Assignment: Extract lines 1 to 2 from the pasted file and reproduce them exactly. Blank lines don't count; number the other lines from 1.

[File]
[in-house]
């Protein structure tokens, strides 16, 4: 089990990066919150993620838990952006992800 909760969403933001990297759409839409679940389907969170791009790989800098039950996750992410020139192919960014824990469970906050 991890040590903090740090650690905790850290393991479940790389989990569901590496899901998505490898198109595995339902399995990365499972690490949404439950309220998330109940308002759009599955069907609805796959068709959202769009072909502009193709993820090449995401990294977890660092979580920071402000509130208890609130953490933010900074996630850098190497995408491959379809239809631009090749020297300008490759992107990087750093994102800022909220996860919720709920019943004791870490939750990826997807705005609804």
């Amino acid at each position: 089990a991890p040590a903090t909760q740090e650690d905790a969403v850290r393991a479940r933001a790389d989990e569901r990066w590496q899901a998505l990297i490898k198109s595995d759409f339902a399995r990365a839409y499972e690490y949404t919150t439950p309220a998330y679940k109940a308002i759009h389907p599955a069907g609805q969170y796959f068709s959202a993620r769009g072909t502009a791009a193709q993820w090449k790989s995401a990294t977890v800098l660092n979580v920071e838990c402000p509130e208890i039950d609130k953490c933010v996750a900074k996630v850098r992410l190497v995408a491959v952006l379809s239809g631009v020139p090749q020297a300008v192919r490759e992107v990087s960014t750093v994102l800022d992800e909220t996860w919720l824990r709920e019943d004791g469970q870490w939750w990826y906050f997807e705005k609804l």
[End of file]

[in-house]
């Protein structure tokens, strides 16, 4: 089990990066919150993620838990952006992800 909760969403933001990297759409839409679940389907969170791009790989800098039950996750992410020139192919960014824990469970906050 991890040590903090740090650690905790850290393991479940790389989990569901590496899901998505490898198109595995339902399995990365499972690490949404439950309220998330109940308002759009599955069907609805796959068709959202769009072909502009193709993820090449995401990294977890660092979580920071402000509130208890609130953490933010900074996630850098190497995408491959379809239809631009090749020297300008490759992107990087750093994102800022909220996860919720709920019943004791870490939750990826997807705005609804």